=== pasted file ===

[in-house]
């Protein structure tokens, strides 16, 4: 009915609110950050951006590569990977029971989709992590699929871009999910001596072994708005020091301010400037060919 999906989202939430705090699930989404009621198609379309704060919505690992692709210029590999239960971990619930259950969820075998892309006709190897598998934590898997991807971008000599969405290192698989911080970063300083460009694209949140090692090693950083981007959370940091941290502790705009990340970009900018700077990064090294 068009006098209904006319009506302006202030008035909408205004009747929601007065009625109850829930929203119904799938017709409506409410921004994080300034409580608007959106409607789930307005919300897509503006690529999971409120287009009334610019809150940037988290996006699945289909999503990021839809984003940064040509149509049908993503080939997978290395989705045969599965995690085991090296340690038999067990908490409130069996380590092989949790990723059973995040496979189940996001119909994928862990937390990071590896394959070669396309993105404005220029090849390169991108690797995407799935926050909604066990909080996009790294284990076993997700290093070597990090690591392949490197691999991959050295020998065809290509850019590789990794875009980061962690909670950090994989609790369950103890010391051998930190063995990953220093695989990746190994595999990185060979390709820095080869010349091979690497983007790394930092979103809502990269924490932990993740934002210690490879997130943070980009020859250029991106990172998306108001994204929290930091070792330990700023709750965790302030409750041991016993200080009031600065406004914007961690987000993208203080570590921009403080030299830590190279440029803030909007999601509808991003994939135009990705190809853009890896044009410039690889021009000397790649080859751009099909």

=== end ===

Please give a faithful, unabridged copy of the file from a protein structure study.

[in-house]
């Protein structure tokens, strides 16, 4: 009915609110950050951006590569990977029971989709992590699929871009999910001596072994708005020091301010400037060919 999906989202939430705090699930989404009621198609379309704060919505690992692709210029590999239960971990619930259950969820075998892309006709190897598998934590898997991807971008000599969405290192698989911080970063300083460009694209949140090692090693950083981007959370940091941290502790705009990340970009900018700077990064090294 068009006098209904006319009506302006202030008035909408205004009747929601007065009625109850829930929203119904799938017709409506409410921004994080300034409580608007959106409607789930307005919300897509503006690529999971409120287009009334610019809150940037988290996006699945289909999503990021839809984003940064040509149509049908993503080939997978290395989705045969599965995690085991090296340690038999067990908490409130069996380590092989949790990723059973995040496979189940996001119909994928862990937390990071590896394959070669396309993105404005220029090849390169991108690797995407799935926050909604066990909080996009790294284990076993997700290093070597990090690591392949490197691999991959050295020998065809290509850019590789990794875009980061962690909670950090994989609790369950103890010391051998930190063995990953220093695989990746190994595999990185060979390709820095080869010349091979690497983007790394930092979103809502990269924490932990993740934002210690490879997130943070980009020859250029991106990172998306108001994204929290930091070792330990700023709750965790302030409750041991016993200080009031600065406004914007961690987000993208203080570590921009403080030299830590190279440029803030909007999601509808991003994939135009990705190809853009890896044009410039690889021009000397790649080859751009099909």